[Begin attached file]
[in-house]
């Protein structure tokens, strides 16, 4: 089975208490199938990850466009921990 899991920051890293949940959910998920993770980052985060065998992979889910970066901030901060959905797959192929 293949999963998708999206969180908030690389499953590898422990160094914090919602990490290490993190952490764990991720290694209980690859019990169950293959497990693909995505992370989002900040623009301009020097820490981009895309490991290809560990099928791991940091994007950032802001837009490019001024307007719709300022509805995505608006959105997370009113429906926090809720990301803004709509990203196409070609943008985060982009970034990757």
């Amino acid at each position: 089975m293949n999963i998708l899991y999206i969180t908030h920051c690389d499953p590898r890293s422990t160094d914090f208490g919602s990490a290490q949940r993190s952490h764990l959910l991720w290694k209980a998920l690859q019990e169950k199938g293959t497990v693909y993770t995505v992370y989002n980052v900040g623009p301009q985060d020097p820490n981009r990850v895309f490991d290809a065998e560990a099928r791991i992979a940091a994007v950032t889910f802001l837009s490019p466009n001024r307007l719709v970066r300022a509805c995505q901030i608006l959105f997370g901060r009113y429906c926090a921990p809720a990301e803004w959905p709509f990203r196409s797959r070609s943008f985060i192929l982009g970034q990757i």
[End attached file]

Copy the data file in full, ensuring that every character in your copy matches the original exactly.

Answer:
[in-house]
């Protein structure tokens, strides 16, 4: 089975208490199938990850466009921990 899991920051890293949940959910998920993770980052985060065998992979889910970066901030901060959905797959192929 293949999963998708999206969180908030690389499953590898422990160094914090919602990490290490993190952490764990991720290694209980690859019990169950293959497990693909995505992370989002900040623009301009020097820490981009895309490991290809560990099928791991940091994007950032802001837009490019001024307007719709300022509805995505608006959105997370009113429906926090809720990301803004709509990203196409070609943008985060982009970034990757």
């Amino acid at each position: 089975m293949n999963i998708l899991y999206i969180t908030h920051c690389d499953p590898r890293s422990t160094d914090f208490g919602s990490a290490q949940r993190s952490h764990l959910l991720w290694k209980a998920l690859q019990e169950k199938g293959t497990v693909y993770t995505v992370y989002n980052v900040g623009p301009q985060d020097p820490n981009r990850v895309f490991d290809a065998e560990a099928r791991i992979a940091a994007v950032t889910f802001l837009s490019p466009n001024r307007l719709v970066r300022a509805c995505q901030i608006l959105f997370g901060r009113y429906c926090a921990p809720a990301e803004w959905p709509f990203r196409s797959r070609s943008f985060i192929l982009g970034q990757i």